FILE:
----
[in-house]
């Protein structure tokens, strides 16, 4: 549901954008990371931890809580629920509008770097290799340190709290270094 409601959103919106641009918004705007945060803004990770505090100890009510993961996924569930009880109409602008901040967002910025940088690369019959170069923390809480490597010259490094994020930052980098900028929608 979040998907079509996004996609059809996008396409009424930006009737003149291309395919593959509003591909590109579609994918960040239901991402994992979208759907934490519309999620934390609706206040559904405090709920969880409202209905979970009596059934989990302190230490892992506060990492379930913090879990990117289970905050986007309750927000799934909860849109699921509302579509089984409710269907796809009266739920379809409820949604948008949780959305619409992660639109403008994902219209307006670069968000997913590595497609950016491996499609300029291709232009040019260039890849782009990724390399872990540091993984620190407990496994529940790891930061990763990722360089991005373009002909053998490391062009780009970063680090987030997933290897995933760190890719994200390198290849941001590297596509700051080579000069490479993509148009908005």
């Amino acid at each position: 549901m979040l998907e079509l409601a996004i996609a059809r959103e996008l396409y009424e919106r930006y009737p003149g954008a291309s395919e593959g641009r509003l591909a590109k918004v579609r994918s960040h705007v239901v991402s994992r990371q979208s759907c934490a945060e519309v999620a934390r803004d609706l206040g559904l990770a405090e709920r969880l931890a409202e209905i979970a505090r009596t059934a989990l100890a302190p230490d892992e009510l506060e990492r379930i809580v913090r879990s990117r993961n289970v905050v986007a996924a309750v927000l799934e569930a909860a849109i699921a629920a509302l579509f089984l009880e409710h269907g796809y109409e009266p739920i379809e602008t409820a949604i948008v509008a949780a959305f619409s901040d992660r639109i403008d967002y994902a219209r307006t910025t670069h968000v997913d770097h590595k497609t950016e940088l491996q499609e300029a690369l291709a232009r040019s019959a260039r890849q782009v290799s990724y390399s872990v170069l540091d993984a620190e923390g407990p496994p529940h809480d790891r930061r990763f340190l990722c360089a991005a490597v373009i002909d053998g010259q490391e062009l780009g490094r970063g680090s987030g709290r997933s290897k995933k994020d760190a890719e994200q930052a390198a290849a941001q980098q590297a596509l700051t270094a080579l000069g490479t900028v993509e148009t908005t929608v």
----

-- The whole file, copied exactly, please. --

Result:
[in-house]
């Protein structure tokens, strides 16, 4: 549901954008990371931890809580629920509008770097290799340190709290270094 409601959103919106641009918004705007945060803004990770505090100890009510993961996924569930009880109409602008901040967002910025940088690369019959170069923390809480490597010259490094994020930052980098900028929608 979040998907079509996004996609059809996008396409009424930006009737003149291309395919593959509003591909590109579609994918960040239901991402994992979208759907934490519309999620934390609706206040559904405090709920969880409202209905979970009596059934989990302190230490892992506060990492379930913090879990990117289970905050986007309750927000799934909860849109699921509302579509089984409710269907796809009266739920379809409820949604948008949780959305619409992660639109403008994902219209307006670069968000997913590595497609950016491996499609300029291709232009040019260039890849782009990724390399872990540091993984620190407990496994529940790891930061990763990722360089991005373009002909053998490391062009780009970063680090987030997933290897995933760190890719994200390198290849941001590297596509700051080579000069490479993509148009908005």
């Amino acid at each position: 549901m979040l998907e079509l409601a996004i996609a059809r959103e996008l396409y009424e919106r930006y009737p003149g954008a291309s395919e593959g641009r509003l591909a590109k918004v579609r994918s960040h705007v239901v991402s994992r990371q979208s759907c934490a945060e519309v999620a934390r803004d609706l206040g559904l990770a405090e709920r969880l931890a409202e209905i979970a505090r009596t059934a989990l100890a302190p230490d892992e009510l506060e990492r379930i809580v913090r879990s990117r993961n289970v905050v986007a996924a309750v927000l799934e569930a909860a849109i699921a629920a509302l579509f089984l009880e409710h269907g796809y109409e009266p739920i379809e602008t409820a949604i948008v509008a949780a959305f619409s901040d992660r639109i403008d967002y994902a219209r307006t910025t670069h968000v997913d770097h590595k497609t950016e940088l491996q499609e300029a690369l291709a232009r040019s019959a260039r890849q782009v290799s990724y390399s872990v170069l540091d993984a620190e923390g407990p496994p529940h809480d790891r930061r990763f340190l990722c360089a991005a490597v373009i002909d053998g010259q490391e062009l780009g490094r970063g680090s987030g709290r997933s290897k995933k994020d760190a890719e994200q930052a390198a290849a941001q980098q590297a596509l700051t270094a080579l000069g490479t900028v993509e148009t908005t929608v």